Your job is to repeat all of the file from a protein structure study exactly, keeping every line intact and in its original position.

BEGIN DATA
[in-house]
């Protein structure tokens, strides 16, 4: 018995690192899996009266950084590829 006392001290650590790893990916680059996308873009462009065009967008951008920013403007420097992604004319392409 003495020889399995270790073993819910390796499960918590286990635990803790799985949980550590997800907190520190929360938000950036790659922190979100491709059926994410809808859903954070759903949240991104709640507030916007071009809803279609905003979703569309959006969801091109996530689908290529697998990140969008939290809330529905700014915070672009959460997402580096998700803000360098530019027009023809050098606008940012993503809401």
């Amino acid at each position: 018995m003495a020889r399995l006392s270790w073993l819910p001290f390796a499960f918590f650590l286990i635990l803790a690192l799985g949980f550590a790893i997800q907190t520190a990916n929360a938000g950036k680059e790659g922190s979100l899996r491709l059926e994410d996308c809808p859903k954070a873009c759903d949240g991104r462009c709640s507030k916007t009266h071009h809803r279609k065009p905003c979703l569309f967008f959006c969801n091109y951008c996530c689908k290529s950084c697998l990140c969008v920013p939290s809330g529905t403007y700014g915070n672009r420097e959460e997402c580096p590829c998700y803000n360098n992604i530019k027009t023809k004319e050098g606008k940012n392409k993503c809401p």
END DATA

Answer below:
[in-house]
């Protein structure tokens, strides 16, 4: 018995690192899996009266950084590829 006392001290650590790893990916680059996308873009462009065009967008951008920013403007420097992604004319392409 003495020889399995270790073993819910390796499960918590286990635990803790799985949980550590997800907190520190929360938000950036790659922190979100491709059926994410809808859903954070759903949240991104709640507030916007071009809803279609905003979703569309959006969801091109996530689908290529697998990140969008939290809330529905700014915070672009959460997402580096998700803000360098530019027009023809050098606008940012993503809401």
């Amino acid at each position: 018995m003495a020889r399995l006392s270790w073993l819910p001290f390796a499960f918590f650590l286990i635990l803790a690192l799985g949980f550590a790893i997800q907190t520190a990916n929360a938000g950036k680059e790659g922190s979100l899996r491709l059926e994410d996308c809808p859903k954070a873009c759903d949240g991104r462009c709640s507030k916007t009266h071009h809803r279609k065009p905003c979703l569309f967008f959006c969801n091109y951008c996530c689908k290529s950084c697998l990140c969008v920013p939290s809330g529905t403007y700014g915070n672009r420097e959460e997402c580096p590829c998700y803000n360098n992604i530019k027009t023809k004319e050098g606008k940012n392409k993503c809401p």